9 Grammatical Pitfalls


[fyoo r-ee-uh s] /ˈfyʊər i əs/
full of fury, violent passion, or rage; extremely angry; enraged:
He was furious about the accident.
intensely violent, as wind or storms.
of unrestrained energy, speed, etc.:
furious activity.
Origin of furious
1300-50; Middle English < Latin furiōsus. See fury, -ous
Related forms
furiously, adverb
furiousness, noun Unabridged
Based on the Random House Dictionary, © Random House, Inc. 2015.
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Examples from the web for furiously
  • Fires start quickly, spread furiously, and burn intensely.
  • Fires under extreme conditions start quickly, spread furiously, and burn intensely.
  • Fires under extreme conditions start quickly, spread furiously and burn intensely.
  • With a sudden gust of wind, the flag waves furiously.
  • When he got to our yard, our two dogs would get excited and bark furiously.
  • Without a word from the hunters, our dogs and those of another sled begin pulling furiously in their harnesses.
  • Of course the energy companies, presidents, investors and other interested mafias lobby furiously against that.
  • After a while, the roach starts grooming itself furiously for some time, followed by complete stillness.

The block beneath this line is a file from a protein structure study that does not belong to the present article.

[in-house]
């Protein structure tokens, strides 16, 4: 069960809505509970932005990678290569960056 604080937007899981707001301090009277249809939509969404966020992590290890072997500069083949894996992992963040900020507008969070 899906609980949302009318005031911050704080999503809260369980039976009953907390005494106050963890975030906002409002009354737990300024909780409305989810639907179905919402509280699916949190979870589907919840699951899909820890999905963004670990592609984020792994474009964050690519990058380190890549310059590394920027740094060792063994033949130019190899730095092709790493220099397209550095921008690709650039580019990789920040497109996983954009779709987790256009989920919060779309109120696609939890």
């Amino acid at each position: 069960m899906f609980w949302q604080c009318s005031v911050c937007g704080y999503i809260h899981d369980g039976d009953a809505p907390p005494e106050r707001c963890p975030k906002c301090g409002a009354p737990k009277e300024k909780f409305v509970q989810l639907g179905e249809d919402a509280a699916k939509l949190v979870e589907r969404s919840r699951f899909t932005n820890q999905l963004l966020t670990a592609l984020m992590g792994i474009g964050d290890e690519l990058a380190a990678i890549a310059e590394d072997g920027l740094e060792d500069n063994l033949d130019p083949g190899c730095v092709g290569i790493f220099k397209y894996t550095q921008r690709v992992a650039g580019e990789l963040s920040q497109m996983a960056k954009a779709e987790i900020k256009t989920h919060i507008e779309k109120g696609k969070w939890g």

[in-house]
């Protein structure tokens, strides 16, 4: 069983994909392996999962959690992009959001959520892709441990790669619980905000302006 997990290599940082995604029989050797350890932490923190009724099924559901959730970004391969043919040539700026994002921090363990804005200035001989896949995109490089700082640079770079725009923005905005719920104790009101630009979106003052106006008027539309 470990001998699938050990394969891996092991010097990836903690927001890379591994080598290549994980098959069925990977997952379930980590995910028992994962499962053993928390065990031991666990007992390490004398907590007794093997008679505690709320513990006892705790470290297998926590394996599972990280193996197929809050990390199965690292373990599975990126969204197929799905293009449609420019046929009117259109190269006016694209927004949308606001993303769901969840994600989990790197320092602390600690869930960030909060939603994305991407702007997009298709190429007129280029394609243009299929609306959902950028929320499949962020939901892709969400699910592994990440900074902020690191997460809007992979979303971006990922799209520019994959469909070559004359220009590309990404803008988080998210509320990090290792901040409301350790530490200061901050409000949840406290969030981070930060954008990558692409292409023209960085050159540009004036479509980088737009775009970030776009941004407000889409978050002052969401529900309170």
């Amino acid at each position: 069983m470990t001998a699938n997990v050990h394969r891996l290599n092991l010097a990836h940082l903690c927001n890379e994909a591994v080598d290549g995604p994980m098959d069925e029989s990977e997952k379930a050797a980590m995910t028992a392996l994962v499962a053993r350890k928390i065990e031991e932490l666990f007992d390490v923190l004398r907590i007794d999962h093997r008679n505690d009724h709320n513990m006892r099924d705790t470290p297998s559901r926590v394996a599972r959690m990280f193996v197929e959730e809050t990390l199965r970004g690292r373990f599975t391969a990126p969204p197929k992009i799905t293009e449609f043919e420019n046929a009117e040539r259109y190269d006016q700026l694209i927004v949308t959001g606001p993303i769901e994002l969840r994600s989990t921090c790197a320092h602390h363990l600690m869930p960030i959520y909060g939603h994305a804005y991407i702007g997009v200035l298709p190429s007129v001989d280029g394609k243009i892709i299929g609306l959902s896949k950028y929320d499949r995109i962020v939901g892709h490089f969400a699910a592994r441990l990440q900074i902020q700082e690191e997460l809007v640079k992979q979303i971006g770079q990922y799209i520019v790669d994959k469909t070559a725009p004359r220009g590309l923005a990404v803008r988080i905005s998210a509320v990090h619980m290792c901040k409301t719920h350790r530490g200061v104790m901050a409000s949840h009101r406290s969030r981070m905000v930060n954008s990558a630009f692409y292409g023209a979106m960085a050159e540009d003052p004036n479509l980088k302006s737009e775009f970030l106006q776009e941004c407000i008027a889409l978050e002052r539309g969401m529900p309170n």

• But not everyone is ready for such a close-contact and furiously-paced event.
  • He barks furiously, and tugs on there pants to make them go back to there positions on the sofa.
British Dictionary definitions for furiously


extremely angry or annoyed; raging
violent, wild, or unrestrained, as in speed, vigour, energy, etc
Derived Forms
furiously, adverb
furiousness, noun
Collins English Dictionary - Complete & Unabridged 2012 Digital Edition
© William Collins Sons & Co. Ltd. 1979, 1986 © HarperCollins
Publishers 1998, 2000, 2003, 2005, 2006, 2007, 2009, 2012
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Word Origin and History for furiously

1550s, from furious + -ly (2).



late 14c., from Old French furieus (14c., Modern French furieux), from Latin furiosus "full of rage, mad," from furia "rage, passion, fury." Furioso, from the Italian form of the word, was used in English 17c.-18c. for "an enraged person," probably from Ariosto's "Orlando Furioso."

Online Etymology Dictionary, © 2010 Douglas Harper
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Idioms and Phrases with furiously


The American Heritage® Idioms Dictionary
Copyright © 2002, 2001, 1995 by Houghton Mifflin Company. Published by Houghton Mifflin Company.
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